Second crossclamp to perfect degenerative mitral valve repair: Decision-making algorithm, safety, and outcomes

Ahmed El-Eshmawi*, Anelechi Anyanwu, Percy Boateng, Amit Pawale, Dimosthenis Pandis, Himani V. Bhatt, Erick Sun, David H. Adams

*Corresponding author for this work

Research output: Contribution to journalArticlepeer-review

12 Scopus citations


Objectives: Residual mitral regurgitation reduces the efficacy of mitral repair and is associated with worse outcomes. We adopted a policy using a second bypass run for patients with residual mitral regurgitation (>+1) and described our decision-making algorithm and outcomes. Methods: From January 1, 2011, to December 31, 2016, 40 patients with degenerative disease underwent a second bypass run to address residual mitral regurgitation. The echocardiographic criteria for a second bypass run was the presence of moderate or greater mitral regurgitation or mild mitral regurgitation with unfavorable mechanism. Results: A second bypass run was used in 40 patients. The mean age was 57.3 ± 13.5 years (21-79 years), and 14 patients (35%) were asymptomatic. Residual mitral regurgitation was mild in 25 patients, moderate in 9 patients, and moderate/severe in 6 patients. The cause of postbypass mitral regurgitation was technical or residual pathology in 35 patients and systolic anterior motion in 5 patients. Re-repair techniques were cleft closure in 22 patients, primary suture repair in 13 patients, and expanded polytetrafluoroethylene chordoplasty in 9 patients. After re-repair, 34 patients (85%) had no mitral regurgitation, 4 patients (10%) had trace mitral regurgitation, and 2 patients (5%) had mild mitral regurgitation. Median total cardiopulmonary bypass time was 208.5 minutes, first crossclamp time was 106 minutes, and second crossclamp time was 34 ± 12 minutes. Median intensive care stay was 2 days, and hospital stay was 8 days. On discharge, there was no mitral regurgitation in 13 patients (33%), trace in 23 patients (58%), and mild mitral regurgitation in 4 patients (10%). Freedom from moderate or greater mitral regurgitation at 5 years was 100%. Conclusions: Residual mitral regurgitation can be effectively treated using a second bypass run with good long-term outcome and minimal incremental risk.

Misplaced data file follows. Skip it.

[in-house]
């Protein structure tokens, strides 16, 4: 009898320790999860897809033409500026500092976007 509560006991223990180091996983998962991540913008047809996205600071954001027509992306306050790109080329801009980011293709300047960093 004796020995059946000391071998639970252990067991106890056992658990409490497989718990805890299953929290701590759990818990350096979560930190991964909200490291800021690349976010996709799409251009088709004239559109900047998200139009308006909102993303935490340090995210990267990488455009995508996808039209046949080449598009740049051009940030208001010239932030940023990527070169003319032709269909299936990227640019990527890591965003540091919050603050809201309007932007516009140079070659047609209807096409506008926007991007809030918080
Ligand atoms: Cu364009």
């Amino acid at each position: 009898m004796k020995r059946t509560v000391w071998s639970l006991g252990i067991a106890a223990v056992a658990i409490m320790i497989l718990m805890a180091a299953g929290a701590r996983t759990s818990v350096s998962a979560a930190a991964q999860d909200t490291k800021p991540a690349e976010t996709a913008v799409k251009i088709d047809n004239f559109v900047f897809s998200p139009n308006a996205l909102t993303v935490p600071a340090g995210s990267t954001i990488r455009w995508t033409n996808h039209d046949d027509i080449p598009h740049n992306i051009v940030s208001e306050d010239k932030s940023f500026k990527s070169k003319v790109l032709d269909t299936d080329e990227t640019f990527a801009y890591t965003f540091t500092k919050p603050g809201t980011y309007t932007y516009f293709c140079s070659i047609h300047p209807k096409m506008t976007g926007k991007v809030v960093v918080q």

Original languageEnglish (US)
Pages (from-to)1181-1190
Number of pages10
JournalJournal of Thoracic and Cardiovascular Surgery
Issue number5
StatePublished - Nov 2020


  • degenerative mitral disease
  • mitral regurgitation
  • mitral repair
  • residual mitral regurgitation

ASJC Scopus subject areas

  • Cardiology and Cardiovascular Medicine
  • Pulmonary and Respiratory Medicine
  • Surgery


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